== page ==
If you like hearing yourself called "Mom" or "Dad," you might want
to get it on tape. Those days may be rapidly disappearing.
In Spain, all birth certificates have been changed from listing "Mother"
and "Father" to "Progenitor A" and "Progenitor B."
The old classic "Daddy's Little Girl" now becomes, "You're the end of the
rainbow, my pot of gold, you're Progenitor B's little girl to have and hold."
Earlier this year, the Commonwealth of Virginia issued a birth certificate
to an adoptive couple that read Parent 1 and Parent 2.
Canadians have erased the term "natural parent" and replaced it with "legal
The roles once determined by a man, a woman and a pregnancy are now
increasingly determined by the state.
The Commission on Parenthood's Future, a nonpartisan group of scholars and
leaders concerned with marriage, family, law and culture, recently released
a white paper titled "The Revolution in Parenthood." The revolution is that
the "two-person, mother-father model of parenthood is being fundamentally
So long, Mom. Bye-bye Daddy.
The examples are global: In Australia, proposals are on the table allowing
children conceived with the use of donors to have three parents.
In New Zealand, donors are allowed to "opt in" to parenthood if they wish.
It would be natural to assume that if one can "opt in," one can "opt out."
As though opting in and out of parenting were viable. "I'm opting out this
month, you take over."
In Erie County, Pennsylvania, a 62-year-old man and his 60-year-old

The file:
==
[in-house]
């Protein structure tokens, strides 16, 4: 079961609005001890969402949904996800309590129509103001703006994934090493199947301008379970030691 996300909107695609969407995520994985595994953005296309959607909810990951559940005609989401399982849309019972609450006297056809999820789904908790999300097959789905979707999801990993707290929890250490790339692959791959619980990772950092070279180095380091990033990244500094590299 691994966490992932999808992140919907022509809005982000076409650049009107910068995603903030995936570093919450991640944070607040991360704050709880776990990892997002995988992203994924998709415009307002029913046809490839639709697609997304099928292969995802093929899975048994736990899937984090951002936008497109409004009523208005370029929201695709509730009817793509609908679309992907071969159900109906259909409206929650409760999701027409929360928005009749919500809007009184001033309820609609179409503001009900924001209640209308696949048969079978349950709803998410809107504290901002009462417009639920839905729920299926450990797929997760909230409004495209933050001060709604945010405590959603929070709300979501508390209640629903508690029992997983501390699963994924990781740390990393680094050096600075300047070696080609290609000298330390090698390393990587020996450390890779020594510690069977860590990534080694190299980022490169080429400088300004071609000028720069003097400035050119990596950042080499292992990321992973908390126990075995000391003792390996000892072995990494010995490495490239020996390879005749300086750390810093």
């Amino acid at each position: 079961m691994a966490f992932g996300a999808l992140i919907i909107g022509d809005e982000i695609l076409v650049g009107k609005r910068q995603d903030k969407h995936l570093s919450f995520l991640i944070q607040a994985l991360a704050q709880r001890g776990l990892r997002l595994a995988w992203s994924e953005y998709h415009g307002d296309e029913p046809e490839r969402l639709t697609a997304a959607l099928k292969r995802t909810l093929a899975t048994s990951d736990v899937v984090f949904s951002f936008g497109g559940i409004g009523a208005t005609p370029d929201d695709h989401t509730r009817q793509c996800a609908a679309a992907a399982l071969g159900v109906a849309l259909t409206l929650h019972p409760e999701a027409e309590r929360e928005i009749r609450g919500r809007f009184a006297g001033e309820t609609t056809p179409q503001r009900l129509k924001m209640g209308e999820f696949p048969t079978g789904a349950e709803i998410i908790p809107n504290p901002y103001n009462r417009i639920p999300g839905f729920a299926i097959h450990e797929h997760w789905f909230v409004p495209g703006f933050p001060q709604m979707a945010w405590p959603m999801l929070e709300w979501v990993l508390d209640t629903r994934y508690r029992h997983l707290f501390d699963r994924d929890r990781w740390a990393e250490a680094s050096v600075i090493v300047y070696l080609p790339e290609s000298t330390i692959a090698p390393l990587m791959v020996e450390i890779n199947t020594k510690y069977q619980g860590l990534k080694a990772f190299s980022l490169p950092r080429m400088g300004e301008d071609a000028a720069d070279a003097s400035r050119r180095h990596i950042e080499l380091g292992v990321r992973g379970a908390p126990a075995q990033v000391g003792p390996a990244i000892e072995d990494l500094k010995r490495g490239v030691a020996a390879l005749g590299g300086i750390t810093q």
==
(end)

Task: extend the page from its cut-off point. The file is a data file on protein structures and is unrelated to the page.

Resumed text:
girlfriend commissioned a surrogate to carry triplets. When the couple
failed to pick up the infants (perhaps they had opted out that day), a
judge released the babies to the surrogate. The surrogate has been raising
the babies, but now the commissioning couple is fighting for access.
How can you not feel sorry for children born into a family configuration
In Canada, an adopted child has the right to know the identity of the
biological parents, but revealing the identity of a donor is a federal
crime punishable by fines and prison time.
Polyamorists (meaning "many loves") are also being heard. The Heartland
Polyamory Conference was held this fall in French Lick. I'm not sure how
successful it was. Their web site featured a four-day schedule grid that
had only two events listed - lunch and dinner. In any case, polyamorists
also are clamoring for recognition in the redefinition of family. Meet the
fam, progenitors A, B, C, D, E, ad infinitum.
In the midst of all this family turmoil, the voice of sensibility calls
from France, where a parliamentary report acknowledges, "the desire for a
child seems to have become a right to a child." The report cites the
"precautionary principle" and advises a ban on surrogacy should stand.
The desire to procreate, reproduce, and have children is one of the
strongest desires known to mankind. The heartbreak of infertility, the ache
of yearning for a child is enormous. But the desires and aches of adults
are only one part of the story.
There is something gravely disturbing when we deliberately create families
with multiple parents, anonymous donors, and the ability to opt in, before
the babies are even born.
The Commission on Parenthood calls for something that will sound familiar
to parents a time out a five-year moratorium on the laws and proposals that are redefining the roles of parents, often at the expense of the kids. The commission asks that we take a deep breath, pause and carefully prioritize the needs of children.
There can't be nearly as much harm in waiting as there is in charging ahead.